Many of us in the UK suffer from hay fever, and we’re always looking for ways to alleviate the symptoms. However, did you realise that you might be eating lots of foods that are making hay fever affect you even more, as our diet influences our allergies? Margo Marrone, Co-Founder of The Organic Pharmacy, shares the foods you should cut out to reduce your hay fever.
Most of us in Britain spent the entirety of the rainy, cold spring counting down the days until summer. But, now that it’s here, many people are finding that hay fever is getting in the way of them enjoying the sunny weather.
Hay fever is extremely common across the UK, affecting up to 37% of adults, while 57% of these people also report dealing with sleep problems because of the symptoms (AllergyUK). The prevalence of hay fever, as well as the intensity of symptoms, is expected to get worse over the coming years, too. This is because climate change is predicted to change the potency of pollen during the British summer, and the hay fever season is expected to last for more months of the year (GOV.UK)
So, what can you do to reduce your hay fever symptoms? Well, some foods can exacerbate allergic reactions, and so one way that you can control your allergies more throughout the pollen season is by cutting out the foodstuffs that particularly aggravate your symptoms.
Summer is prime time for having drinks with your pals, but cutting out alcohol is one way to reduce your hay fever sniffles. This is because many types of booze contain histamines. These are chemicals that your immune system produces, and their purpose is to try to get rid of a substance that is causing an allergic reaction in your system — for example, pollen, dust mites, or cat dander. So, consuming too much alcohol can add more histamines to your system, making allergies worse.
Many types of alcohol also contain sulphites that can worsen symptoms (netdoctor). The best tipple to go for if you’re trying to minimise your allergies is one containing vodka or gin. These spirits contain less histamines than other forms of alcohol, and they also make perfect summer drinks!
Unfortunately, if you’re trying to avoid worsening your summer sneezes, it’s best to avoid coffee. While it’s a reliable way to give yourself a pick-me-up in the morning, it also triggers the release of lots of histamines in your body. Coffee can also cause liver congestion, which increases the severity of allergic reactions (netdoctor).
If you want a drink that counters your symptoms, rather than exacerbates them, try a cup of chamomile tea. While it doesn’t contain caffeine, it does clear excess mucus brought on by hay fever, and helps keep sinuses clear. Energy boosting supplements can help you stay awake naturally without caffeine, so you can avoid the allergy-worsening effects of coffee.
You might not think about how your chocolate bar is affecting your hay fever, but chocolate is another food that triggers the release histamines in your body. Refined sugar can also cause a blood sugar spike, which in turn will make your body release histamines (netdoctor). You can combat that sugar craving with a more natural alternative like dried fruit, which will avoid the quick blood sugar spike and still give you an energy boost.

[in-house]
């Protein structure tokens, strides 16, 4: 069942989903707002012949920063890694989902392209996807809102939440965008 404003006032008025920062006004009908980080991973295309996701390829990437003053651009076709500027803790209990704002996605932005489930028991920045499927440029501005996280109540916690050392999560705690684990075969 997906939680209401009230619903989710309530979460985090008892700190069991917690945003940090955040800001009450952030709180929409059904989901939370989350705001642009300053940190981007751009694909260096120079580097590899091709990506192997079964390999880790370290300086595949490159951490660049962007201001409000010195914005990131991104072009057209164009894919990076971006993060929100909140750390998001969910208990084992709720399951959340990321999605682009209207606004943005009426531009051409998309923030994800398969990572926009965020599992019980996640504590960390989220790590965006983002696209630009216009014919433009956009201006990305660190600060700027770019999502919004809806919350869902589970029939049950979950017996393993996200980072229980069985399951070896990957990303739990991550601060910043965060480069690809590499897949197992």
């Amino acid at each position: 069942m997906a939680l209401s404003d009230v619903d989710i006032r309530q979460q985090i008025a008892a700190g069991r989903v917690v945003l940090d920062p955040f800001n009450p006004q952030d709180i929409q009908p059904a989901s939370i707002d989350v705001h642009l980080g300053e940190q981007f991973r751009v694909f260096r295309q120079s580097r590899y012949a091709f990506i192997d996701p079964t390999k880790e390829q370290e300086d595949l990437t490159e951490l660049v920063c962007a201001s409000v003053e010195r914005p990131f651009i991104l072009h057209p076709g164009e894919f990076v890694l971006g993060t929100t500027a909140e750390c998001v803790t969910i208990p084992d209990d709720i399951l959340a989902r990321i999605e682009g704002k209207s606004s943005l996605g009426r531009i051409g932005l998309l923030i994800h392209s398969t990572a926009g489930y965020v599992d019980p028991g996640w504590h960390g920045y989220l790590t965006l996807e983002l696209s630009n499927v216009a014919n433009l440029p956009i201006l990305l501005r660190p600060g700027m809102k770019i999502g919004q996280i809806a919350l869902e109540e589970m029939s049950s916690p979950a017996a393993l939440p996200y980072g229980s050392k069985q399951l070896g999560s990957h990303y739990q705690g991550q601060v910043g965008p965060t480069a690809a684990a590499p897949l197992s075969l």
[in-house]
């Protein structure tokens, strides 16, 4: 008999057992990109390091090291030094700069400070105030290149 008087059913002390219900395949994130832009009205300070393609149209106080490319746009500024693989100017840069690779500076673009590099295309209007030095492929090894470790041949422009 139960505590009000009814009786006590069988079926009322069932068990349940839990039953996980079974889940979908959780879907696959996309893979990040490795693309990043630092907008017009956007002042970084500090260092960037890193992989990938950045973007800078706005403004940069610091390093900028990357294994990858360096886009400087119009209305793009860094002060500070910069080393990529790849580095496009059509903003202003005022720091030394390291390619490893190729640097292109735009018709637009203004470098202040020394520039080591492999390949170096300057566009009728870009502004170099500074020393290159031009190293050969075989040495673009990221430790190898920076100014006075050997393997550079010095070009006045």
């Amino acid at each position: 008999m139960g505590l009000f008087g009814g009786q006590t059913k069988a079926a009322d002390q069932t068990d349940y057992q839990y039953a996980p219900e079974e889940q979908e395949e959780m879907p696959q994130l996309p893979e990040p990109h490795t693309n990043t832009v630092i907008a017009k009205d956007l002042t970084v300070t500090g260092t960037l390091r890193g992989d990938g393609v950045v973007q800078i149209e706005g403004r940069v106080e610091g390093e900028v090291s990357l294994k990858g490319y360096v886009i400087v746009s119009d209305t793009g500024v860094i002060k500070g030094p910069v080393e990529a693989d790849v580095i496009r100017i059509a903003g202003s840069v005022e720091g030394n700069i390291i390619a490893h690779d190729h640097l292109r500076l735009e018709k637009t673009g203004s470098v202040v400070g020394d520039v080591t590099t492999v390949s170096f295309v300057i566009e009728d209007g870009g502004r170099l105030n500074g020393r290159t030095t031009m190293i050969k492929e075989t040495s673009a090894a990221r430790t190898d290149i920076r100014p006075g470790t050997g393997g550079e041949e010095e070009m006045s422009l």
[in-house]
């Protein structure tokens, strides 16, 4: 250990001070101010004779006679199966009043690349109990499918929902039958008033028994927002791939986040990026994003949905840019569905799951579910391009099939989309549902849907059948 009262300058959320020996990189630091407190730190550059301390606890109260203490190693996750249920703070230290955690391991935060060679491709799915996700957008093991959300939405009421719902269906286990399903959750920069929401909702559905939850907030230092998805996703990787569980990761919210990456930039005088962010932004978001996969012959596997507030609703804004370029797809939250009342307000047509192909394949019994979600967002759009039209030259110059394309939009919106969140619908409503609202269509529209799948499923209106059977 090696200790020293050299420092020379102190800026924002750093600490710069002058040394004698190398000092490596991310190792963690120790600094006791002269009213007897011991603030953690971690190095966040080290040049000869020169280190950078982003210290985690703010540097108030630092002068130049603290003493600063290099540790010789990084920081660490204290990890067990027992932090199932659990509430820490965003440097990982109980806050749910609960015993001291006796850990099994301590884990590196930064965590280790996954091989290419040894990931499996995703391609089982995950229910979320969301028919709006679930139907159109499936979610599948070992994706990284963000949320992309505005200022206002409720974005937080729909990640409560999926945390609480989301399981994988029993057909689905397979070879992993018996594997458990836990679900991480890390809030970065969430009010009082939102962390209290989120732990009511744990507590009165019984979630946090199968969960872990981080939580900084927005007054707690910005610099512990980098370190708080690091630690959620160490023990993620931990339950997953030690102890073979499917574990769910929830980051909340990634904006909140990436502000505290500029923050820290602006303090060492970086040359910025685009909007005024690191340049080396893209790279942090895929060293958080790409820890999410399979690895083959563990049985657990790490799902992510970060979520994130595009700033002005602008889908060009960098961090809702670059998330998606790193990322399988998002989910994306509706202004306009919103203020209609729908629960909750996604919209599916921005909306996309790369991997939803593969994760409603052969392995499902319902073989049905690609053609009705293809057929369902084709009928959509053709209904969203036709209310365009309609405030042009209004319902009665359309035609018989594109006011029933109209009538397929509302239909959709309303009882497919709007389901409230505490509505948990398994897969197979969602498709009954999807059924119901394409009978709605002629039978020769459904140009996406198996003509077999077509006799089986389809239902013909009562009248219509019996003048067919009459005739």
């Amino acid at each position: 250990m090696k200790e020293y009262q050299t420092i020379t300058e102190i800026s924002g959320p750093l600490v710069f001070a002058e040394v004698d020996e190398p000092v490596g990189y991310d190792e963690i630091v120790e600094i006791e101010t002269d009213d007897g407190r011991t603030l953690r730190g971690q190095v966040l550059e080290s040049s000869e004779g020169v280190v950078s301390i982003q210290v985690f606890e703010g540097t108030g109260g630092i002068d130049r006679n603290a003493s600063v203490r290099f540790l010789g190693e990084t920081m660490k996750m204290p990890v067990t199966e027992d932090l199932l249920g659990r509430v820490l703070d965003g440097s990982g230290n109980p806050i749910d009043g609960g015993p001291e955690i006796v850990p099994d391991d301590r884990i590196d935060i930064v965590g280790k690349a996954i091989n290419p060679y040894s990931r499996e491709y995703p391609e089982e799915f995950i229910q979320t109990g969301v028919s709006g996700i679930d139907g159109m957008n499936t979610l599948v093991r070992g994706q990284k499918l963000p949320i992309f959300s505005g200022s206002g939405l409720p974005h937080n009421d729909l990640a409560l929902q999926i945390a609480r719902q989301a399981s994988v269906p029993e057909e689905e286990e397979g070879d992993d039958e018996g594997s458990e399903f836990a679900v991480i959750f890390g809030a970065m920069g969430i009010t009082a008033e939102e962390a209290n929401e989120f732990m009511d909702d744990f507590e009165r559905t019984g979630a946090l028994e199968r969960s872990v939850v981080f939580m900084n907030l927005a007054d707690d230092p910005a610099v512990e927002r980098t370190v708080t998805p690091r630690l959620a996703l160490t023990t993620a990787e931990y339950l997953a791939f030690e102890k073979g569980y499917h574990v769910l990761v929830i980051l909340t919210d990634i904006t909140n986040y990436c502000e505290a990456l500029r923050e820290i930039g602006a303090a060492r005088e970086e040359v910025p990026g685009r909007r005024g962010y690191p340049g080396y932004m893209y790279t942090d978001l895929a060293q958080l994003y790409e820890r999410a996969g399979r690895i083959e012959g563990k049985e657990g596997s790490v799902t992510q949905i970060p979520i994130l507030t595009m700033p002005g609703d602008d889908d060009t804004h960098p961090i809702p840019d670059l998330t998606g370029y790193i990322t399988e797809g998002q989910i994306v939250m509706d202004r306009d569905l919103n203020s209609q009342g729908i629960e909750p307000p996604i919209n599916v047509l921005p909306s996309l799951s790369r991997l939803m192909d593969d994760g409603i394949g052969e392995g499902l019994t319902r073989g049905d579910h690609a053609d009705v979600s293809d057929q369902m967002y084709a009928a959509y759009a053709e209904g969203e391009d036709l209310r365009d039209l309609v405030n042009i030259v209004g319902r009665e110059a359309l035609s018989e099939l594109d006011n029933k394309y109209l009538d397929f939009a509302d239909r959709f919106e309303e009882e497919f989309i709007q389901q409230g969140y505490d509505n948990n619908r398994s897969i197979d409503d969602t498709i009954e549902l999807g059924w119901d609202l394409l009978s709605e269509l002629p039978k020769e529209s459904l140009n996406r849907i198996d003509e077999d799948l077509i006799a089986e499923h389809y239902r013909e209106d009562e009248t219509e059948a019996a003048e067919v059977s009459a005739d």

Bad news for cheese lovers: all types of dairy can make hay fever symptoms worse. This is because consuming dairy foods increases mucus production in your body, meaning that when you have an allergic reaction, it’s more severe. This makes it more difficult to get rid of that blocked nose throughout the day.
Aged cheese is particularly bad for hay fever sufferers, as it both increases mucus production, and contains histamines. The histamines are produced by bacterial microbes, which grow on the rind of aged cheese to help it ripen (scientific reports). While the rind protects the cheese from harmful pathogens and is an important part of the ageing process (and the flavour!) it also means that cheese is one of the worst foods for hay fever sufferers.
There are however lots of dairy-free products on the market now, so you can still have yoghurt, some desserts, and cheese, without triggering your allergies. Try out some dairy-free options, and leave the cheese board for the winter months.
5. Fermented foods
While fermented food have many health benefits — such as being good for your digestive system — they can actually make allergy symptoms worse. This is because the bacteria that is grown throughout the fermenting process has a similar affect to the bacteria grown on the rind of aged cheese. The bacteria that produces the amazing flavour of fermented foods also brings with it lots of histamines, which will make reactions worse.
So, when the pollen count is high, avoid foods such as sauerkraut, yoghurt, vinegar, canned fish or kimchi. Save these for when the weather is cooler.
There is so much advice online about reducing hay fever symptoms, and what medication to take when you do have symptoms. But with these simple dietary tips, you can cut out anything you might be eating that is exacerbating your allergic reactions. Try replacing these foods with other things that you enjoy, and see if the lower histamine count helps you through the summer.
Photography by Jovan Vasiljević, Words Margo Marrone, Co-Founder of The Organic Pharmacy